IAEA and Okayama University to Cooperate in Boron Neutron Capture Therapy R&D
Boron Neutron Capture Therapy (BNCT) is a non-invasive therapeutic technique for treating invasive malignant tumours.
It relies on the use of neutrons for the generation of energetic alpha particles to destroy cells within the tumour, but not in the surrounding tissue.
Recent breakthroughs in accelerator technologies are enabling wider use of this very targeted technique – and the IAEA and Japan’s Okayama University have now signed an agreement that provides a three-year framework for enhanced cooperation in this area.
Patients undergoing BNCT are given a boron-based reagent, often injected intravenously, which accumulates in cancer cells.
When a stable boron isotope (boron-10) of the reagent is hit by a beam of neutrons in the cancer cells, it captures neutrons, which causes a nuclear reaction and creation of energetic helium (alpha particle) and lithium nuclei.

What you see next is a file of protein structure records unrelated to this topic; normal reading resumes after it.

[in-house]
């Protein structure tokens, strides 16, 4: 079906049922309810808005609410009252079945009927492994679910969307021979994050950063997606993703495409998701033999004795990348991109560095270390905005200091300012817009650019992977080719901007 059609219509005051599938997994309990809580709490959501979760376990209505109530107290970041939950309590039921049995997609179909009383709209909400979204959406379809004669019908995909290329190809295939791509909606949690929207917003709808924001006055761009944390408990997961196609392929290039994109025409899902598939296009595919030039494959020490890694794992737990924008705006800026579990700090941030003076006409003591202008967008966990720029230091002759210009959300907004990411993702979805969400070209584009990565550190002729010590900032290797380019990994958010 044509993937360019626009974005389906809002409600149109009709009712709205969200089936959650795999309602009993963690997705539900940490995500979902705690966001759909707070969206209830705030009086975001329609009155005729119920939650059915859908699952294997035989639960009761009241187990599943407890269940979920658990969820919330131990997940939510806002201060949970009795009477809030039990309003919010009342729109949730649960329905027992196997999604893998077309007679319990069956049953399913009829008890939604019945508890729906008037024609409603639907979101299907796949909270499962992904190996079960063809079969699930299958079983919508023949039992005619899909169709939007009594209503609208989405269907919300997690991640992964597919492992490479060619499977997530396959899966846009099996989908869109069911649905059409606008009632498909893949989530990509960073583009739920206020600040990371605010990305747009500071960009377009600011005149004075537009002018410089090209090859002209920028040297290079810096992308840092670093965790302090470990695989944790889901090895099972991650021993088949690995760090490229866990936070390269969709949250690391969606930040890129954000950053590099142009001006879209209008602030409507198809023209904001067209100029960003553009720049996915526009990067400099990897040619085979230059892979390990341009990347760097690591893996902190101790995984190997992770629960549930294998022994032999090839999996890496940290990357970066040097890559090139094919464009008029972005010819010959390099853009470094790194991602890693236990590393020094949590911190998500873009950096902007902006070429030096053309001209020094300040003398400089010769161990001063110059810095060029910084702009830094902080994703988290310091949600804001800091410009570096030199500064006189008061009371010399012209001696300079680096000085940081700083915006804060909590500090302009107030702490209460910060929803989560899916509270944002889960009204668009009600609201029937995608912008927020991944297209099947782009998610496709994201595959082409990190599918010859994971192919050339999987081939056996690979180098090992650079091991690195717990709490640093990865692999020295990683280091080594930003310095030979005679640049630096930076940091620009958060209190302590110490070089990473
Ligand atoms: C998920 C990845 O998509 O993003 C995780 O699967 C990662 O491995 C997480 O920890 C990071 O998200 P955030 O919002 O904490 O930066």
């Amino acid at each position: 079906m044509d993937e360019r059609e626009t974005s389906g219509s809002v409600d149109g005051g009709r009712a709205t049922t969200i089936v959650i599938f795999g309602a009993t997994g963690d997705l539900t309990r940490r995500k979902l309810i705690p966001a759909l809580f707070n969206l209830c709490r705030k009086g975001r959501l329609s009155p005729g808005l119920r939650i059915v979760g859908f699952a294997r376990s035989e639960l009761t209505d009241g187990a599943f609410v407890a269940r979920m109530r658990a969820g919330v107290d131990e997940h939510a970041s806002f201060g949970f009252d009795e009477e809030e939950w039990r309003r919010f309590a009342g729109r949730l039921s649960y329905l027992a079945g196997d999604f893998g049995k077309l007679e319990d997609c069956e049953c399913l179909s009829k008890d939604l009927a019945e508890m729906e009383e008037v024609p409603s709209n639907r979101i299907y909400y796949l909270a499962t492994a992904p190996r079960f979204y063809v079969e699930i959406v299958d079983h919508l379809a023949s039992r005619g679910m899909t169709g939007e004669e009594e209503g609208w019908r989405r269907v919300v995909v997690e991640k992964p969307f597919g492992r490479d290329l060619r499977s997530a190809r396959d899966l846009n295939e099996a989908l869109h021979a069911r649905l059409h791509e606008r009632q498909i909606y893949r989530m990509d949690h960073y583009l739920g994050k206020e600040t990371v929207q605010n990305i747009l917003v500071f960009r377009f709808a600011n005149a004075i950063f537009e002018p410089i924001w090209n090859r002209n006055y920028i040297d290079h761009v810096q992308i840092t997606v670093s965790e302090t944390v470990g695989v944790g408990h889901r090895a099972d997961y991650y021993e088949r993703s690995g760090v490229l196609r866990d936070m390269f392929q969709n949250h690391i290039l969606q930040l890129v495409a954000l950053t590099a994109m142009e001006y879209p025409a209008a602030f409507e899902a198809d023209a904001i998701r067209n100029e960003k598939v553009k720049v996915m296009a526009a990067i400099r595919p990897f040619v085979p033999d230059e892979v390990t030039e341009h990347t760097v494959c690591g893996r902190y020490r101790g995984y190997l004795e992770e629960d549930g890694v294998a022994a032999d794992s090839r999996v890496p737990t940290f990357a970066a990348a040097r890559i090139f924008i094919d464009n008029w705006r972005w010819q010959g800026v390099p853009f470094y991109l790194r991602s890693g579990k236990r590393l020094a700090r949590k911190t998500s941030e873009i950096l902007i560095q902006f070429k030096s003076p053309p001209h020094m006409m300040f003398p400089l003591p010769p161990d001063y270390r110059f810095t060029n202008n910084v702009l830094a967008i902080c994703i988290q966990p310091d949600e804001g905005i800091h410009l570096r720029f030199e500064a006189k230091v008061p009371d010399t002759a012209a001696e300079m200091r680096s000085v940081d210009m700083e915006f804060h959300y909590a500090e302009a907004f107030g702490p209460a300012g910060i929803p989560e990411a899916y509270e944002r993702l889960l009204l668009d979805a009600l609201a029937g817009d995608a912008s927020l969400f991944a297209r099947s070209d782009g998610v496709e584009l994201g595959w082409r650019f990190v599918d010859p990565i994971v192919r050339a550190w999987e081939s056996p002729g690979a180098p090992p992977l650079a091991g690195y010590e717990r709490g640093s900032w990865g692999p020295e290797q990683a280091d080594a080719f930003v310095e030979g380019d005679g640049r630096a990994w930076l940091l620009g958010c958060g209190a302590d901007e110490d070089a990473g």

The nuclei deposit their energy within the tumour cell, causing damage and cell death.
The tumour is targeted by selectively introducing the boron reagent into tumour cells, and not by aiming the beam at the cells, as in other radiation therapies, in which healthy tissue still may get damaged as a result.
The high biological effectiveness of this procedure and the precisely targeted cell damage are major advantages of BNCT in clinical therapy.
Read more in the IAEA Press Release.